From Function to Phenotype: Impaired DNA Binding and Clustering Correlates with Clinical Severity in Males with Missense Mutations in MECP2.

Sheikh TI, Ausió J, Faghfoury H, Silver J, Lane JB, Eubanks JH, MacLeod P, Percy AK, Vincent JB.Published in Scientific Reports, 8th Dec 2016; funded through an ORSA grant to John B. Vincent and Juan Ausió.


 rettsyndrome-org                          netherland-rett


Communication services and support for individuals with Rett syndrome:

  • What are your experiences of communication services?
  • What support for communication do you receive?
  • What are the communication goals you are working towards with your child?
  • What works for you?
  • What could help you more?

As a parent/caregiver of someone with Rett syndrome, you can answer all of these questions and more in our survey for families. The survey is part of a larger project, funded by Rettsyndrome.org, to develop clinical guidelines for the assessment, intervention and longer-term management of communication in individuals with Rett syndrome. To make the guidelines truly international we need input from everyone affected by Rett syndrome, in as many countries as possible. This survey is for parents/caregivers. By working together and listening to everyone’s experiences we hope that communication services for all individuals with Rett syndrome will be improved. We can’t do it without you.

The survey has been online in English since October. It is now available in other languages, including:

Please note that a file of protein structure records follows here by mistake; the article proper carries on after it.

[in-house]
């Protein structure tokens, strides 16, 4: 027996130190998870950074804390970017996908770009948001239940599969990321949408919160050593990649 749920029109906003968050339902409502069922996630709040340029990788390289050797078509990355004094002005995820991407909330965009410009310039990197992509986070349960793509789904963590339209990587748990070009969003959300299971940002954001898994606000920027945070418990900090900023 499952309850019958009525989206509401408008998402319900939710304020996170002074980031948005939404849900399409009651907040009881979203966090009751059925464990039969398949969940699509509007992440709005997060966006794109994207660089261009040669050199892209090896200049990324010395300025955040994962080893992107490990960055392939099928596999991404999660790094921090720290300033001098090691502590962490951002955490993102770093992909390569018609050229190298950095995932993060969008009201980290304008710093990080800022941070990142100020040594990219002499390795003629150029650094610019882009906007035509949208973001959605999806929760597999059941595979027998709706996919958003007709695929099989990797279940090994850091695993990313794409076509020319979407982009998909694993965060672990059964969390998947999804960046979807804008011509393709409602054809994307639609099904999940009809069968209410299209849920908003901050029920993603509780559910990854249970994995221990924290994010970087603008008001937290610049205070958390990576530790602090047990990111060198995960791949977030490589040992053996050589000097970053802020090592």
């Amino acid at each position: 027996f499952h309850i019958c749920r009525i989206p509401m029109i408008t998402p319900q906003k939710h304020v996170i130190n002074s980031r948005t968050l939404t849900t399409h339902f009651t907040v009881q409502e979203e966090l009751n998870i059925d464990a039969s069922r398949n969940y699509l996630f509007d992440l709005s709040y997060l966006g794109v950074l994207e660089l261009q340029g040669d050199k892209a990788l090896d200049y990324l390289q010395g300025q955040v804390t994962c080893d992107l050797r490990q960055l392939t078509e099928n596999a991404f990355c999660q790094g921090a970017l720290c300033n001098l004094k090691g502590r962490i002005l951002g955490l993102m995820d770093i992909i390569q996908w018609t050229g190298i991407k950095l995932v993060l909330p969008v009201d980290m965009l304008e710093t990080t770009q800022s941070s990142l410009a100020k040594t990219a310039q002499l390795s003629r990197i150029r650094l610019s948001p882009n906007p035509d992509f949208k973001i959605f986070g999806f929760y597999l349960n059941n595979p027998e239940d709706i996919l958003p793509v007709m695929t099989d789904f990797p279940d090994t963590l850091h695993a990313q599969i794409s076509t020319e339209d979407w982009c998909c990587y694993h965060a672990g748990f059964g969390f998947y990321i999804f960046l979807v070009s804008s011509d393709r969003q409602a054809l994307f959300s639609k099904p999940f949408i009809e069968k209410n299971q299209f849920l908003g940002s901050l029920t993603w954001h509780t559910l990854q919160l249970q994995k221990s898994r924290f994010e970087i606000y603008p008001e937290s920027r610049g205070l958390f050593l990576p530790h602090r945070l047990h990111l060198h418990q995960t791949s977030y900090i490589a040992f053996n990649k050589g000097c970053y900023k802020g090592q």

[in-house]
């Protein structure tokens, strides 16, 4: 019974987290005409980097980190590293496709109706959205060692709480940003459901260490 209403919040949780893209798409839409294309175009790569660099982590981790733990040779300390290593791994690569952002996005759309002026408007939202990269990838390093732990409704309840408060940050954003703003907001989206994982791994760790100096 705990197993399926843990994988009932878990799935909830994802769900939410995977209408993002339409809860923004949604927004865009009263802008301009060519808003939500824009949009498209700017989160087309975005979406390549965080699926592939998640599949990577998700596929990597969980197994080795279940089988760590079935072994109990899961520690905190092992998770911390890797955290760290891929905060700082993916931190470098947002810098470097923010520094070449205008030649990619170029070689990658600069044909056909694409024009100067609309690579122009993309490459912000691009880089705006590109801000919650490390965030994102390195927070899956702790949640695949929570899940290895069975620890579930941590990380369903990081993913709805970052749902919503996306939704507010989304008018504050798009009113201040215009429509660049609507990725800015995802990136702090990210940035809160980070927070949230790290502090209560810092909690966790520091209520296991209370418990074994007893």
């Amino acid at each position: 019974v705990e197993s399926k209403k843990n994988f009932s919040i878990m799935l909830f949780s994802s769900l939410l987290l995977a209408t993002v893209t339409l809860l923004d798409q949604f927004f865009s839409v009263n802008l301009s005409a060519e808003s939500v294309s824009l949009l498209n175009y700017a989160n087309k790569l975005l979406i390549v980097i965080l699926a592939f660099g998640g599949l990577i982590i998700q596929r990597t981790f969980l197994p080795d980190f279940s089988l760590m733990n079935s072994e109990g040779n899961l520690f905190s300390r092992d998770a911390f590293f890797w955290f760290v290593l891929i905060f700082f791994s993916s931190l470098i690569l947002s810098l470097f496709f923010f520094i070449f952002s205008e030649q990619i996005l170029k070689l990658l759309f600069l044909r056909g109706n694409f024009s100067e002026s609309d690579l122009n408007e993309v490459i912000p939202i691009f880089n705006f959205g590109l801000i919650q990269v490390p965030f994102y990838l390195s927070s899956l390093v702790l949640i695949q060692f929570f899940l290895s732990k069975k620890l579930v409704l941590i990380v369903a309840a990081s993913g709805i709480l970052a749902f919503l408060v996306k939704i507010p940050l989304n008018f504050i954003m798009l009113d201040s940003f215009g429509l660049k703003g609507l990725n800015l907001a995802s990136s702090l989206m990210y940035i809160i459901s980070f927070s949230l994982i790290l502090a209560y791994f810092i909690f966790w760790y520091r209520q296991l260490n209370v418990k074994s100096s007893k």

Chinese (Mandarin), Danish, Dutch, Finnish, French, German, Hebrew, Italian, Lithuanian, Russian, Polish, Portuguese, Swedish.

If you speak another language and would find it easier to complete the survey in your own language, please contact the project coordinator to see whether we can make arrangements for this.

The survey can be completed on your computer or mobile device. It can be accessed via this link or by scanning the QR code:




If you have any queries, please contact:

Gill Townend (project coordinator)


The survey will remain active until the end of January 2017.

Please take time to add your voice and share your experiences with us.

Thank you,

The project team.

STARS Study ~ Is your child living with Rett Syndrome?

Is your child living with Rett Syndrome?

There is a research trial to evaluate the safety, tolerability and efficacy of an investigational drug in reducing respiratory abnormalities in patients with Rett Syndrome

Patients may be eligible who: 

* are 13 years and older,

* have a body weight of at least 25 kg (55 lbs), and

* experience multiple episodes of breath holding (apnea) while awake during the day